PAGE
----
G. H. Box.
INTRODUCTION THE APOCALYPTIC LITERATURE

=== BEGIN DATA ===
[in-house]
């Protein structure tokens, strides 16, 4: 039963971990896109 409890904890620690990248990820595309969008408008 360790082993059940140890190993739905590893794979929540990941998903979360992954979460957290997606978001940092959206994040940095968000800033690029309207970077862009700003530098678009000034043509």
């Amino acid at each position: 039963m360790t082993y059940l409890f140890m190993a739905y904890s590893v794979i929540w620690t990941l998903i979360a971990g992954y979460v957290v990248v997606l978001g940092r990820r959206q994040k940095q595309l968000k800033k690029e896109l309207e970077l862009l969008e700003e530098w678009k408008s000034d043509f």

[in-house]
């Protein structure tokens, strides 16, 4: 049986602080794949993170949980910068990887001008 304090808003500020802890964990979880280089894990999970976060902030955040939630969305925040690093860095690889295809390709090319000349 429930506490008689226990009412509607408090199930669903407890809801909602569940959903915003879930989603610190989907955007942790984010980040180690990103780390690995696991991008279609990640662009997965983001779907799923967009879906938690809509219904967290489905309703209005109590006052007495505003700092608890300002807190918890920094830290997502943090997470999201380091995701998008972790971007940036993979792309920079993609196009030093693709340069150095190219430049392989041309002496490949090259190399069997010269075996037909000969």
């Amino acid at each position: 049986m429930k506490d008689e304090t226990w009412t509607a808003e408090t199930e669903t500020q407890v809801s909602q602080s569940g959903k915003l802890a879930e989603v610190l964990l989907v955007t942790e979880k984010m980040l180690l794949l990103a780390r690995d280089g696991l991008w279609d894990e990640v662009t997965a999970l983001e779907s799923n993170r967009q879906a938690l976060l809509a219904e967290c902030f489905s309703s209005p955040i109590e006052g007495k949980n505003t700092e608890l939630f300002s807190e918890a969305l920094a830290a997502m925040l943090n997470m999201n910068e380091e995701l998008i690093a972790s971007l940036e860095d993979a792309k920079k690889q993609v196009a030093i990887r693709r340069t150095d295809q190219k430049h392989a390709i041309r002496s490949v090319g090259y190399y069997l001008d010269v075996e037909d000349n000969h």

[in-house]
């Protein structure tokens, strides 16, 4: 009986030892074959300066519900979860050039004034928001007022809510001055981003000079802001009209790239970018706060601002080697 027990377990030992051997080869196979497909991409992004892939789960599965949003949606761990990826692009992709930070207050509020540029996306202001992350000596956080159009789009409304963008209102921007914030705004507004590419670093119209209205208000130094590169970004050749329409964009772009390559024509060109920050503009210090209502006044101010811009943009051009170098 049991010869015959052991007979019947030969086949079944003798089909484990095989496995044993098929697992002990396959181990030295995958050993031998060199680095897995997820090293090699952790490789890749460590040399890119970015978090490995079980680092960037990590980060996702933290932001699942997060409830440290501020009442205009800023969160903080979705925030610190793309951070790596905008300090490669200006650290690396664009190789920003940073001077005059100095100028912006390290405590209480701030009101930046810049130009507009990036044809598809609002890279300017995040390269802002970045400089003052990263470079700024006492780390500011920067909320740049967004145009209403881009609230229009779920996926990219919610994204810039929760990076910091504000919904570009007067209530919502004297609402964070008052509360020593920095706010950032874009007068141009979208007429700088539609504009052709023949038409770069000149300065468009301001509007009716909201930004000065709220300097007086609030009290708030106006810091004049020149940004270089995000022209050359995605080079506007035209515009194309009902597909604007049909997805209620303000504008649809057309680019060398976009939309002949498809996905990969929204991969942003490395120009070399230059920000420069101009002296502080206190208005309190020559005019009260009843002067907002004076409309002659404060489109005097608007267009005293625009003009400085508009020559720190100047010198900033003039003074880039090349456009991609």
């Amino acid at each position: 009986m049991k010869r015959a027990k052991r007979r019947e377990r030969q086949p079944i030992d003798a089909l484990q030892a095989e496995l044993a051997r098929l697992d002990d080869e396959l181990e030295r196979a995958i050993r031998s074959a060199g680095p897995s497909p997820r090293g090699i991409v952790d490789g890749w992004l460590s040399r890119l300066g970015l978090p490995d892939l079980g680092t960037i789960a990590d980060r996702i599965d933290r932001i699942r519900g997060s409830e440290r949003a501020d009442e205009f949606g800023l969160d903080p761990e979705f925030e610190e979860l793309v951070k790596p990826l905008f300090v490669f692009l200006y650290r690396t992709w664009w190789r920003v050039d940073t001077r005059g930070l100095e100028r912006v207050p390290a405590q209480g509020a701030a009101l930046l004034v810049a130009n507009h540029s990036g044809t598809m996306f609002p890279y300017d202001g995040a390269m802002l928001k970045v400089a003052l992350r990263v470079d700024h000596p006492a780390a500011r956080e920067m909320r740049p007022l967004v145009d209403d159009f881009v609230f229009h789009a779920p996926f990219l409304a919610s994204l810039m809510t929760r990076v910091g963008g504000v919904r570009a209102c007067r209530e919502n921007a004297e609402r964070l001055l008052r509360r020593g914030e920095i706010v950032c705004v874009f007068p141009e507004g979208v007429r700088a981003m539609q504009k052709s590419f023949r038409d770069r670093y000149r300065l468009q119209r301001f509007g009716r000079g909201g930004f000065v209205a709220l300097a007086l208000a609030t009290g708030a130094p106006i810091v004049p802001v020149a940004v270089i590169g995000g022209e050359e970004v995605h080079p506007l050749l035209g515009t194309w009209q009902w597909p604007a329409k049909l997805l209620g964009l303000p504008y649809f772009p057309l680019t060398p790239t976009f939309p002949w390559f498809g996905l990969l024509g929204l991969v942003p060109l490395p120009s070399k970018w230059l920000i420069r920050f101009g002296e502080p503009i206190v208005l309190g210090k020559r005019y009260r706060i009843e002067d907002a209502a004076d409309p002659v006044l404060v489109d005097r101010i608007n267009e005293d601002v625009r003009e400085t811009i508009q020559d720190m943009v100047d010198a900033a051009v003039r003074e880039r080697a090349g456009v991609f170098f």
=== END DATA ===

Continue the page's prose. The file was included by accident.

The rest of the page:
As the Book of Enoch is, in some respects, the most notable extant apocalyptic work outside the canonical Scriptures, it will not be inappropriate to offer a few remarks here on the Apocalyptic Literature generally. In writing about the books which belong to this literature, Prof. Burkitt says very pointedly that "they are the most characteristic survival of what I will venture to call, with all its narrowness and its incoherence, the heroic age of Jewish history, the age when the nation attempted to realize in action the part of the peculiar people of God. It ended in catastrophe, but the nation left two successors, the Christian Church and the Rabbinical Schools, each of which carried on some of the old national aims. And of the two it was the Christian Church that was most faithful to the ideas enshrined in the Apocalypses, and it did consider itself, not without some reason, the fulfilment of those ideas. What is wanted, therefore, in studying the Apocalypses is, above all, sympathy with the ideas that underlie them, and especially with the belief in the New Age. And those who believe that in Christianity a new Era really did dawn for us ought, I think, to have that sympathy. . . . We study the Apocalypses to learn how our spiritual ancestors hoped again that God would make all right in the end; and that we, their children, are here to-day studying them is an indication that their hope was not wholly unfounded." Hope is, indeed, the main underlying motive-power, which prompted the writers of the Apocalypses. And this hope is the more intensive and ardent in that it shines forth from a background which is dark with despair; for the Apocalyptists despaired of the world in which they lived, a world in which the godly were of no account, while the wicked seemed too often triumphant and prosperous. With evil everywhere around, the Apocalyptists saw no hope for the world as it was; for such a world there was no remedy, only destruction; if the good were ever to triumph it must be in a new world. Despairing, therefore, of the world around them, the Apocalyptists centred their hope upon a world to come, where the righteous would come to their own and evil would find no place. It is this thought which underlies the opening words of the Book of Enoch: "The words of the blessing of Enoch, wherewith he blessed the elect and righteous, who will be living in the day of tribulation, when all the wicked and godless are to be removed." Nowhere in this book is the essence of this hope more beautifully expressed than in a short metrical piece in the first chapter: "But with the righteous He will make peace, And will protect the elect, And mercy shall be upon them. "And they shall all belong to God, And they shall all be prospered, And they shall all be blessed. "And He will help them all, And light shall appear unto them, And He will make peace with them" (1 Enoch i. 8). In all the books belonging to this literature which have come down to us this hope is expressed more or less vividly; nor is the dark background wanting. with prophecies of coming wrath. It